Daily Helsingin Sanomat asks and attempts to answer a question that was the subject of intense discussion on social media in Finland this past weekend: is student life harder than ever before?
According to HS, the online debate ignited when a statement last week from the Finnish Student Union queried why students were the only members of society not entitled to a proper rest or holiday pay.
Responses to the statement varied, HS reports, from those who argued that student life is tougher than it ever has been, to those who believed modern students don’t know how lucky they are.
The paper cites a 2016 survey of students conducted by Finland’s Student Health Care Foundation (YTHS) which found that a growing number of students reported feeling their living situations were very limited and uncertain, with over 50 per cent spending more than half their income on housing.
The article further outlines that, in Finland, a university student is entitled to a study grant of 250.28 euros per month. In addition, the student can raise a student loan of EUR 650 per month and receive a general housing allowance.
“If a student takes advantage of a student loan, the student's income is generally higher than ever in the 50-year history of the student support system,” HS quotes Responsibility Planner Ilpo Lahtinen from Social Insurance Institution Kela's study support group as saying.
No English, please
Turku daily Turun Sanomat reports that signs written in English only have been deemed illegal and must be replaced, after complaints were made to the Parliamentary Ombudsman. However, adding both Finnish and Swedish to the signs may leave no room for the original English.
The signs, which appeared in parts of Helsinki and in the southern coastal town of Naantali, informed people that the areas were “No Drone Zones” and the use of English only was justified by the fact that the areas were popular with tourists, the paper reports.
An investigation by Ombudsman Petri Jääskeläinen ruled that the signs were in breach of Finland’s Language Act, which states that official communications must be made primarily in Finnish and Swedish. The ruling further found that symbol notifying a drone ban accompanied by English language text would not necessarily be understood by a person who does not know what a drone is, or does not speak English.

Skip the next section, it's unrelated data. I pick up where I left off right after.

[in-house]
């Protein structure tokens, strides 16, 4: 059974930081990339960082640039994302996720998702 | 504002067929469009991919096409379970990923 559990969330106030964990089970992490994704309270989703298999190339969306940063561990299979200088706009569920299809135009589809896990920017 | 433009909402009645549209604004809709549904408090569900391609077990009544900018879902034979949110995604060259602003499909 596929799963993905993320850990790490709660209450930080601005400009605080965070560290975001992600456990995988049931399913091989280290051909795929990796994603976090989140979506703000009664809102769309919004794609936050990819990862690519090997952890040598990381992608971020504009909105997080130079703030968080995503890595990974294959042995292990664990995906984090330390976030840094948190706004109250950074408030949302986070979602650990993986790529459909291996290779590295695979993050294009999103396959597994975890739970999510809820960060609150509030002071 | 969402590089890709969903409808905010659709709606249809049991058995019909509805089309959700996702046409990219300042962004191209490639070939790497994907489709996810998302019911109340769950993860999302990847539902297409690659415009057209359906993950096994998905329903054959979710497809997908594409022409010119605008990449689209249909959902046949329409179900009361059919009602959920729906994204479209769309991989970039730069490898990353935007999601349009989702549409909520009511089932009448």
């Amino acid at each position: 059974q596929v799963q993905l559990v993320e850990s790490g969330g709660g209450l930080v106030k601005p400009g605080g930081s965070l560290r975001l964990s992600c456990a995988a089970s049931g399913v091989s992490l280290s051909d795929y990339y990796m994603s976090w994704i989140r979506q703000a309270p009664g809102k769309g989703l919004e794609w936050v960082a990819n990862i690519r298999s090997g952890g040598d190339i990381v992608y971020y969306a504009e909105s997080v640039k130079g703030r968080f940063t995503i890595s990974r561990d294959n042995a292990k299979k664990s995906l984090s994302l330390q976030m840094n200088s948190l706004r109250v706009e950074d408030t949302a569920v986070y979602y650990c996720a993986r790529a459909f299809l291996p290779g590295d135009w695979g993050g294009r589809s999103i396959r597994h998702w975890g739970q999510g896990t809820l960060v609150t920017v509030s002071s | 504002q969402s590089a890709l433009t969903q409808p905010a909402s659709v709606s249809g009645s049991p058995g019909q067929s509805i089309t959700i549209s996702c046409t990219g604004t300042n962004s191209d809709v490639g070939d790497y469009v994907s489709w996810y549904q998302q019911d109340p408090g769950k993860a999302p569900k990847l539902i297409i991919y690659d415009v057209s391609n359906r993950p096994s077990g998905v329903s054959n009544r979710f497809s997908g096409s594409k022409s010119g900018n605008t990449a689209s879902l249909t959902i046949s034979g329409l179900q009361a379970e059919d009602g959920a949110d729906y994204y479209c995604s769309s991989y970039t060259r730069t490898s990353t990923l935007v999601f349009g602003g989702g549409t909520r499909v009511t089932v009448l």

However, fitting all three languages onto the sign is proving a challenge, and Turun Sanomat quotes Jukka Hannola of the Finnish Transport and Communications Agency (Traficom, formerly Trafi) as saying that the English text may have to be sacrificed.
“Of course, all three languages are the goal, but the signs are different sizes. If the font size would become unreasonably small, we will have to be satisfied with just Finnish and Swedish,” Hannola tells the paper.
'Bad Bad Boy' helps police
Tabloid daily Iltalehti reports of the surprising scene that greeted a shopper in Helsinki, when she stumbled upon a police car getting a “shower” from an eight metre high statue in the Helsinki district of Jätkäsaari.
The concrete statue, entitled ‘Bad Bad Boy’, is a water fountain built to give the impression of a young boy ‘urinating’, which the enterprising police used to clean their windscreen - as can be viewed from the video accompanying the article.
The art piece was designed by Finnish sculptor Tommi Toija and previously stood at Helsinki’s Market Square before being moved to Jätkäsaari in 2015. The water within the sculpture is heated, and can therefore be used to clean windscreens even in the cold depths of winter, Iltalehti reports.